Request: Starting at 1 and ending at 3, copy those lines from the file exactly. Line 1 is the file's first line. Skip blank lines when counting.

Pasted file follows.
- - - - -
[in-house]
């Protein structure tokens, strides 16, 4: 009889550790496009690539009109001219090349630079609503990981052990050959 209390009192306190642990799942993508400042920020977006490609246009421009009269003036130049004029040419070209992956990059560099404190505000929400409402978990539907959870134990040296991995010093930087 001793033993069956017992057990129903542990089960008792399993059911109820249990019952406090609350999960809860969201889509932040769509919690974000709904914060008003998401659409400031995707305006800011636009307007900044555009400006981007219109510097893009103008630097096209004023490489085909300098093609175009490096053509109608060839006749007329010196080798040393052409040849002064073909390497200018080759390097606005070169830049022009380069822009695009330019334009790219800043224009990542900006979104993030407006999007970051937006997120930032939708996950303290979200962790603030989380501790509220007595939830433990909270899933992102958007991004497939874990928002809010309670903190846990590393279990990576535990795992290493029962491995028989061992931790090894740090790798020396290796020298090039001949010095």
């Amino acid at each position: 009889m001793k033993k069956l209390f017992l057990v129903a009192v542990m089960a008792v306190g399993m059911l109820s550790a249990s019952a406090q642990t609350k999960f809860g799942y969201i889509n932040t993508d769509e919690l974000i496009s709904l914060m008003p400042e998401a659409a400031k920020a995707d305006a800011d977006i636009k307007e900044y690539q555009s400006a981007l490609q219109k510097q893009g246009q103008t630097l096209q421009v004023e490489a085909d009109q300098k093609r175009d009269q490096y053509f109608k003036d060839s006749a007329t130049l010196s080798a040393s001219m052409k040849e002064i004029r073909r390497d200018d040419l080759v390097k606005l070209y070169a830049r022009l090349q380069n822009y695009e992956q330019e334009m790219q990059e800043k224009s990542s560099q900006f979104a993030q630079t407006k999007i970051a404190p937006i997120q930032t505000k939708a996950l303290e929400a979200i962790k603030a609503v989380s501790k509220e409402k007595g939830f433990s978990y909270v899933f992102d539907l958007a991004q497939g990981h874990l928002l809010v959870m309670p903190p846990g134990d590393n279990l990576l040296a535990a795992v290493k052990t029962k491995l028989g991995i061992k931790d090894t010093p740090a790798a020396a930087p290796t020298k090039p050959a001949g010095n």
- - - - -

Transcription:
[in-house]
């Protein structure tokens, strides 16, 4: 009889550790496009690539009109001219090349630079609503990981052990050959 209390009192306190642990799942993508400042920020977006490609246009421009009269003036130049004029040419070209992956990059560099404190505000929400409402978990539907959870134990040296991995010093930087 001793033993069956017992057990129903542990089960008792399993059911109820249990019952406090609350999960809860969201889509932040769509919690974000709904914060008003998401659409400031995707305006800011636009307007900044555009400006981007219109510097893009103008630097096209004023490489085909300098093609175009490096053509109608060839006749007329010196080798040393052409040849002064073909390497200018080759390097606005070169830049022009380069822009695009330019334009790219800043224009990542900006979104993030407006999007970051937006997120930032939708996950303290979200962790603030989380501790509220007595939830433990909270899933992102958007991004497939874990928002809010309670903190846990590393279990990576535990795992290493029962491995028989061992931790090894740090790798020396290796020298090039001949010095």
């Amino acid at each position: 009889m001793k033993k069956l209390f017992l057990v129903a009192v542990m089960a008792v306190g399993m059911l109820s550790a249990s019952a406090q642990t609350k999960f809860g799942y969201i889509n932040t993508d769509e919690l974000i496009s709904l914060m008003p400042e998401a659409a400031k920020a995707d305006a800011d977006i636009k307007e900044y690539q555009s400006a981007l490609q219109k510097q893009g246009q103008t630097l096209q421009v004023e490489a085909d009109q300098k093609r175009d009269q490096y053509f109608k003036d060839s006749a007329t130049l010196s080798a040393s001219m052409k040849e002064i004029r073909r390497d200018d040419l080759v390097k606005l070209y070169a830049r022009l090349q380069n822009y695009e992956q330019e334009m790219q990059e800043k224009s990542s560099q900006f979104a993030q630079t407006k999007i970051a404190p937006i997120q930032t505000k939708a996950l303290e929400a979200i962790k603030a609503v989380s501790k509220e409402k007595g939830f433990s978990y909270v899933f992102d539907l958007a991004q497939g990981h874990l928002l809010v959870m309670p903190p846990g134990d590393n279990l990576l040296a535990a795992v290493k052990t029962k491995l028989g991995i061992k931790d090894t010093p740090a790798a020396a930087p290796t020298k090039p050959a001949g010095n």